the same competence to represent himself as the vast number
of other pro se litigants who cannot afford to hire
an attorney and are unable to convince one to take his case
on a contingent fee basis. I conclude that the difficulty of
this case-both factually and legally-did not exceed
Williams' capacity to represent himself and file briefs
in opposition to the defendants' motions for summary
judgment. Accordingly, Williams' motion to appoint
counsel will be denied.
Williams listed several defendants who were identified by
their partial names or named as John Does. In a scheduling
order entered April 19, 2016, Judge Pamela Pepper, the
assigned judge at the time, advised Williams that he had
until June 22, 2016 to identify the proper defendants and
file an amended complaint naming them. To date, Williams
never properly identified Nurse Tom, Nurse Practitioner Jane
Doe, or Trooper John Doe. Because he has not identified these
defendants in a timely manner, his claims against them will
be dismissed with prejudice. Even if Williams had named these
defendants, he has not demonstrated a violation of his
constitutional rights by either named or unnamed defendants.
claims begin with his arrest on May 8, 2013, and include the
medical treatment he received following his arrest, at the
incident site, at the hospital, and at the Racine County
Jail, as well as medical care he received during his time at
the Jail in 2013 and 2014.
Pursuit and Arrest
8, 2013, Williams led law enforcement officials on a high
speed chase through Kenosha and Racine Counties. Defendant
Derek Bergum, a state trooper employed by Wisconsin State
Patrol and the Department of Transportation, was on duty,
operating a fully-marked Wisconsin State Patrol cruiser and
in full uniform, during the time of the pursuit. Bergum heard
about the pursuit on his radio and observed Williams'
vehicle headed toward his location on Highway 142, just west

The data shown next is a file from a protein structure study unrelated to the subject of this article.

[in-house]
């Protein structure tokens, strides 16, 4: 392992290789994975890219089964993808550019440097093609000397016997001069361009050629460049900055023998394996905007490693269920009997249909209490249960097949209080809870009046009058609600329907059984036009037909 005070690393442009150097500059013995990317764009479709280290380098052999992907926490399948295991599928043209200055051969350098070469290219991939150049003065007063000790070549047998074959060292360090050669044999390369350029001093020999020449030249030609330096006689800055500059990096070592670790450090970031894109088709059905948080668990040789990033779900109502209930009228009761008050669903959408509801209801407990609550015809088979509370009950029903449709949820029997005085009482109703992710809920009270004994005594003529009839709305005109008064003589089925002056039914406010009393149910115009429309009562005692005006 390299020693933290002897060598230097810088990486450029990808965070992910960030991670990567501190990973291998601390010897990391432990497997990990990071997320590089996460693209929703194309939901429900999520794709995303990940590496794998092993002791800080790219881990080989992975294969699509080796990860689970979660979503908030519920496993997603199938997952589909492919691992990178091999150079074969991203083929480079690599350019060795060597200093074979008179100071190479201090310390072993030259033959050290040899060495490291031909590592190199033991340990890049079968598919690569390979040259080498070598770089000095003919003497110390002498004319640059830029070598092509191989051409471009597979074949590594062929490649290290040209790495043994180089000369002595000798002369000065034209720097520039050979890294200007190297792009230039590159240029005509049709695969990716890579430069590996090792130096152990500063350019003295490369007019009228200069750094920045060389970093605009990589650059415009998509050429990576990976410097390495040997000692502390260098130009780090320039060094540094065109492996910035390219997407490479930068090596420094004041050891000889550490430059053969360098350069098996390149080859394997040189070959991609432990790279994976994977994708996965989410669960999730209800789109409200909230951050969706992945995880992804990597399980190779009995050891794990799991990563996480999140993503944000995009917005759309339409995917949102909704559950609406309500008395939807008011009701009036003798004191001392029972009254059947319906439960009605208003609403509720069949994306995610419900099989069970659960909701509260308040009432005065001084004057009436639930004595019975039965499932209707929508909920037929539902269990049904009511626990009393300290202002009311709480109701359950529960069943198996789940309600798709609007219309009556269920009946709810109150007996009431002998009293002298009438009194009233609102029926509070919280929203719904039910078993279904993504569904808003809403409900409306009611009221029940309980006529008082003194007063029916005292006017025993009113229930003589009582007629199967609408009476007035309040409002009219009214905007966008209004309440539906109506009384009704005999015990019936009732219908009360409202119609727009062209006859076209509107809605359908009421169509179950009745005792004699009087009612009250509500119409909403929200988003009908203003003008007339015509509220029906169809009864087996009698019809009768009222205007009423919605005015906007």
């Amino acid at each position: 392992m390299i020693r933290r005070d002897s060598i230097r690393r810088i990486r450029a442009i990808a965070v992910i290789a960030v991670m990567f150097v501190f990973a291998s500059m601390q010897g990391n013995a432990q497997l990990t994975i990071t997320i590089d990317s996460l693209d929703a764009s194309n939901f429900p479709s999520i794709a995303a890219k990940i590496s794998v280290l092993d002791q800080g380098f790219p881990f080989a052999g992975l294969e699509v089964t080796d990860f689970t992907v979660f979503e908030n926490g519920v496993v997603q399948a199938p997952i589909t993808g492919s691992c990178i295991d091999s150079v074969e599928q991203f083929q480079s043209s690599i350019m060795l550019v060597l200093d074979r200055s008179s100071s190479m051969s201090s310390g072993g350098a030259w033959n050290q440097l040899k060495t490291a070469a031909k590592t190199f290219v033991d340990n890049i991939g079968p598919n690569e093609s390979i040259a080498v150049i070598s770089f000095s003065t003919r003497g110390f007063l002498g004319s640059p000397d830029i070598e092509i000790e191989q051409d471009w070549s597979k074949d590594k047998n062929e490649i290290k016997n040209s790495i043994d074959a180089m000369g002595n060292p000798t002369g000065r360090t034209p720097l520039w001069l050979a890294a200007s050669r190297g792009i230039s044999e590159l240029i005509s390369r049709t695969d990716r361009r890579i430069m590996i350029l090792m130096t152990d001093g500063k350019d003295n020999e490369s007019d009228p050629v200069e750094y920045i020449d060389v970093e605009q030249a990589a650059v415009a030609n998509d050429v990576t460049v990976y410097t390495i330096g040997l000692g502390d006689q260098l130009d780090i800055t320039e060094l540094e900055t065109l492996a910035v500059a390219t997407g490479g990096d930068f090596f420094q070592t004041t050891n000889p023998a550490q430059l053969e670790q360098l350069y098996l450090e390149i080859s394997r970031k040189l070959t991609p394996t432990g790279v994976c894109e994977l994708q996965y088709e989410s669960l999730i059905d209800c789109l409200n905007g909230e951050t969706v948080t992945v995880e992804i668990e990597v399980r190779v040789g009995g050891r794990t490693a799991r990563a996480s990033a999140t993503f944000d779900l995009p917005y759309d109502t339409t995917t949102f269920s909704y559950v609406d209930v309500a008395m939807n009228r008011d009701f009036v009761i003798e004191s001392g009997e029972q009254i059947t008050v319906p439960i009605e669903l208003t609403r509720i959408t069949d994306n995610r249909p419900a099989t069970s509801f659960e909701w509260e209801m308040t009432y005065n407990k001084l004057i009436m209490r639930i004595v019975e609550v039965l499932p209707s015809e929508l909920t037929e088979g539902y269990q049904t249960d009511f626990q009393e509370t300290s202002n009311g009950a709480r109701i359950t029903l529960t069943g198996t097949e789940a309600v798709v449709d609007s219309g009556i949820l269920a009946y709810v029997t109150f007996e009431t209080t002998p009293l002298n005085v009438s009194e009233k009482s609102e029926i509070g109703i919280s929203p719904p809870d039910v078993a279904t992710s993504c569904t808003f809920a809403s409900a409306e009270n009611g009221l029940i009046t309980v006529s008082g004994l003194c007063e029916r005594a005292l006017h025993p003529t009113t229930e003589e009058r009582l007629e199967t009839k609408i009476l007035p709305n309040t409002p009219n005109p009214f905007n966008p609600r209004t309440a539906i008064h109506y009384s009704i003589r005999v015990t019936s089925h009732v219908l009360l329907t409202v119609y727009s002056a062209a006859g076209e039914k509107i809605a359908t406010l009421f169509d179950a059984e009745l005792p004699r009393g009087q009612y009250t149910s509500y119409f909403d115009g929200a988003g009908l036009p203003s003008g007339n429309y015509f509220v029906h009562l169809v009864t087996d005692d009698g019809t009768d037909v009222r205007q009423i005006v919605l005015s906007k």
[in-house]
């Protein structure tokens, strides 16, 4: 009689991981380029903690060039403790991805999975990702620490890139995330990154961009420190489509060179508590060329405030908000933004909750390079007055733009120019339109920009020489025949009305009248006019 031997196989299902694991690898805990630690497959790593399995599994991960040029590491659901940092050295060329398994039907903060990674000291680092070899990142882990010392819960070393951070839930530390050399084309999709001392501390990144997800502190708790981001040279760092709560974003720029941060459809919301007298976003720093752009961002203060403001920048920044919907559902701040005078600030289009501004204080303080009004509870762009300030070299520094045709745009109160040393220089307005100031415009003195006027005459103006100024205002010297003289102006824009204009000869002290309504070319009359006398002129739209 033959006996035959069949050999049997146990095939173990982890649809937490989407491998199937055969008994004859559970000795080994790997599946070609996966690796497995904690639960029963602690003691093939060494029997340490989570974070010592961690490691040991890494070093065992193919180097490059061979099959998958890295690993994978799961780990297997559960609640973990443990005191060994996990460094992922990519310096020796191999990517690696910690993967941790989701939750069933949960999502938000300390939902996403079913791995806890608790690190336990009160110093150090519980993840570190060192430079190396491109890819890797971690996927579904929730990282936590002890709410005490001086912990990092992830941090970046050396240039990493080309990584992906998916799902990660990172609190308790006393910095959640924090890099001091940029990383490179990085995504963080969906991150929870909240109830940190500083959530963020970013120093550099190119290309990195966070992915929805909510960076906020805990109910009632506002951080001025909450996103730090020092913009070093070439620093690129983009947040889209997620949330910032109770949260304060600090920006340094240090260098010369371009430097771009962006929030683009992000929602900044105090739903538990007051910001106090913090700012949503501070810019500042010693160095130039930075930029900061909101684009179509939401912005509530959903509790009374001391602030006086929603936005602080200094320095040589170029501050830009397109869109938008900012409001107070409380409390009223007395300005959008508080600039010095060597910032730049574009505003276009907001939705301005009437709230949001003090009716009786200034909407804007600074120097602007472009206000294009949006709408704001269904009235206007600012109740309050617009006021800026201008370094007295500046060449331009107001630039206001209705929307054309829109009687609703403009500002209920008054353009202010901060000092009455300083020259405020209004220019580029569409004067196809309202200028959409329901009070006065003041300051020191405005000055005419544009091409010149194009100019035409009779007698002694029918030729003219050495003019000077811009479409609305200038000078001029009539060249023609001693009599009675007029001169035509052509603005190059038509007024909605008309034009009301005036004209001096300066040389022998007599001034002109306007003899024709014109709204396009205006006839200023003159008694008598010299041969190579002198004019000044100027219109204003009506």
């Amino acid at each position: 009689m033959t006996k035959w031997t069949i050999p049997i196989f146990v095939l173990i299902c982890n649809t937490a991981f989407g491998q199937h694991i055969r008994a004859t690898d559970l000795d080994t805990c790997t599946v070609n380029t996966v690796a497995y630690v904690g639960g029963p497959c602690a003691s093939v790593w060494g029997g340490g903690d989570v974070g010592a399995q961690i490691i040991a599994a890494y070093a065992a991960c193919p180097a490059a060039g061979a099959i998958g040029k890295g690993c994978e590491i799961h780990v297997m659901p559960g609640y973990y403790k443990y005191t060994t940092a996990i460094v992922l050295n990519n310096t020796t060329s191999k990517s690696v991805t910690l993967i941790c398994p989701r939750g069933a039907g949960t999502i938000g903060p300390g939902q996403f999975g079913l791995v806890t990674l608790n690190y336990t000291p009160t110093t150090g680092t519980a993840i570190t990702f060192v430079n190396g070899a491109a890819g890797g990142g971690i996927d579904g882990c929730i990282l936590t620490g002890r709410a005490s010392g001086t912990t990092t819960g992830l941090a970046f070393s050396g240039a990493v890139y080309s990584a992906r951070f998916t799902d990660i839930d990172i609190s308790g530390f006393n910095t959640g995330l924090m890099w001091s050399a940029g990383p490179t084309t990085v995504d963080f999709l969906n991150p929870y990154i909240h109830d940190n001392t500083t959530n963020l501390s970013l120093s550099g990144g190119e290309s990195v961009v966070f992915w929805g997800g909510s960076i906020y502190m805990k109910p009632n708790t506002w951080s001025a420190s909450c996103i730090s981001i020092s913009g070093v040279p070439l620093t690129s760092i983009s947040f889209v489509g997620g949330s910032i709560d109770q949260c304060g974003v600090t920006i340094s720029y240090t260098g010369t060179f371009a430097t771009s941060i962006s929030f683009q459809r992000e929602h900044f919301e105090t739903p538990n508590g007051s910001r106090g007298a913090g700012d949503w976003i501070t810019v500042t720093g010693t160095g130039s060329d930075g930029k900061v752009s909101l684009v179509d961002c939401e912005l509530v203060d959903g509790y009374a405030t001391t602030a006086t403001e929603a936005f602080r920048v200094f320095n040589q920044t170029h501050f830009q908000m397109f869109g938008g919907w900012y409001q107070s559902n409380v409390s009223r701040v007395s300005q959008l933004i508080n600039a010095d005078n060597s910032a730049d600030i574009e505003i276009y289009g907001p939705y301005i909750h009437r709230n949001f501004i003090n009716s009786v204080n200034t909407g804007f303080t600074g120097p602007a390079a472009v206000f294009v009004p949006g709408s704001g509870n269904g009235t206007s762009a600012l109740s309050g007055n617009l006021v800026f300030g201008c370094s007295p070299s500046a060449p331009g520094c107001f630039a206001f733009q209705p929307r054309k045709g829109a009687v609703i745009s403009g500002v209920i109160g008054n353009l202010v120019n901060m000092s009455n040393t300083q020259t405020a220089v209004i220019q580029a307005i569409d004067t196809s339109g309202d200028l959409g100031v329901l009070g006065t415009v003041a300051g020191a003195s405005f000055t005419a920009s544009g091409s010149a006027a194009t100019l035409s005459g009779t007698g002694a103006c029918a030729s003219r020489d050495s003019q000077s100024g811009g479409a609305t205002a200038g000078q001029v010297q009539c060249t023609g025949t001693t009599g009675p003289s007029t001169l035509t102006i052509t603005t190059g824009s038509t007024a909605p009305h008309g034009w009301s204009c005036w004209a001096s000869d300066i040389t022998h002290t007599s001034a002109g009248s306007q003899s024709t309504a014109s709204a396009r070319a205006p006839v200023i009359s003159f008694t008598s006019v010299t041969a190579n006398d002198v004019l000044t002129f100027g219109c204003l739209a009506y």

of I-94 southbound. He activated his emergency lights and
joined the Kenosha County Sheriff's deputy already
following Williams. Bergum subsequently became the primary
officer pursuing Williams after Kenosha County terminated its
pursuit. During the pursuit, Williams traveled at speeds over
100 miles per hour, drove recklessly, and endangered the
safety of others. He showed disregard for human life by
passing into oncoming traffic, operating left of center,
cutting in front of other vehicles after passing, and going
through intersections controlled by stop signs. ECF No. 90,
¶¶ 2-8. Ignoring his own blatant and unlawful
refusal to comply with the various officers' commands
that he pull over and stop his vehicle, Williams suggests
that he was forced to engage in this erratic driving due to a
renegade, rogue Wisconsin state trooper's actions, though
he does not deny the characterization of his driving. ECF No.
127, ¶ 8.
trooper set tire deflation devices at a roundabout Williams
was quickly approaching. Williams maneuvered around the
deflation devices and continued south onto Highway 45. Bergum
contacted dispatch and requested authorization to use the
Pursuit Intervention Technique to end the pursuit. Sergeant
Rembert approved and authorized the request. A Racine County
Sheriff's Deputy, traveling northbound in the southbound